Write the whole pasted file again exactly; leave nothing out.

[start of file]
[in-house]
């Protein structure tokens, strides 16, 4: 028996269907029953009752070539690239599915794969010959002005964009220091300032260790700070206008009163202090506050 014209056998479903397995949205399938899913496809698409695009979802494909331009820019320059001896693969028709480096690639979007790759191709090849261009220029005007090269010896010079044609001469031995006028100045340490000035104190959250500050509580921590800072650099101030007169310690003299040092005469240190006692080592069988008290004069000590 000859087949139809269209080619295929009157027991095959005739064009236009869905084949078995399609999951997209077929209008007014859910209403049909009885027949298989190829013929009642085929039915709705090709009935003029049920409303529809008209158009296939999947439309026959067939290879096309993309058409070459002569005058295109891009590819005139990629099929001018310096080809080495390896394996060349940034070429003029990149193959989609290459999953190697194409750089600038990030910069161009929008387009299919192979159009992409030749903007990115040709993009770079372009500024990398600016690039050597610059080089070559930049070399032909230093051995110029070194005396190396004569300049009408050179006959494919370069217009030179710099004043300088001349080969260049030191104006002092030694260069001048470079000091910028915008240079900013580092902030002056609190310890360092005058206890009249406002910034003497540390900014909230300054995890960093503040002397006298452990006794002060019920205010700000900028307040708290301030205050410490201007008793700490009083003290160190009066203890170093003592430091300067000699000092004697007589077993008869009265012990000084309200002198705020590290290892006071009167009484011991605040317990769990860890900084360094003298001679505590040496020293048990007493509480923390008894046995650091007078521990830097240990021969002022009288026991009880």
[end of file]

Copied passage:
[in-house]
């Protein structure tokens, strides 16, 4: 028996269907029953009752070539690239599915794969010959002005964009220091300032260790700070206008009163202090506050 014209056998479903397995949205399938899913496809698409695009979802494909331009820019320059001896693969028709480096690639979007790759191709090849261009220029005007090269010896010079044609001469031995006028100045340490000035104190959250500050509580921590800072650099101030007169310690003299040092005469240190006692080592069988008290004069000590 000859087949139809269209080619295929009157027991095959005739064009236009869905084949078995399609999951997209077929209008007014859910209403049909009885027949298989190829013929009642085929039915709705090709009935003029049920409303529809008209158009296939999947439309026959067939290879096309993309058409070459002569005058295109891009590819005139990629099929001018310096080809080495390896394996060349940034070429003029990149193959989609290459999953190697194409750089600038990030910069161009929008387009299919192979159009992409030749903007990115040709993009770079372009500024990398600016690039050597610059080089070559930049070399032909230093051995110029070194005396190396004569300049009408050179006959494919370069217009030179710099004043300088001349080969260049030191104006002092030694260069001048470079000091910028915008240079900013580092902030002056609190310890360092005058206890009249406002910034003497540390900014909230300054995890960093503040002397006298452990006794002060019920205010700000900028307040708290301030205050410490201007008793700490009083003290160190009066203890170093003592430091300067000699000092004697007589077993008869009265012990000084309200002198705020590290290892006071009167009484011991605040317990769990860890900084360094003298001679505590040496020293048990007493509480923390008894046995650091007078521990830097240990021969002022009288026991009880």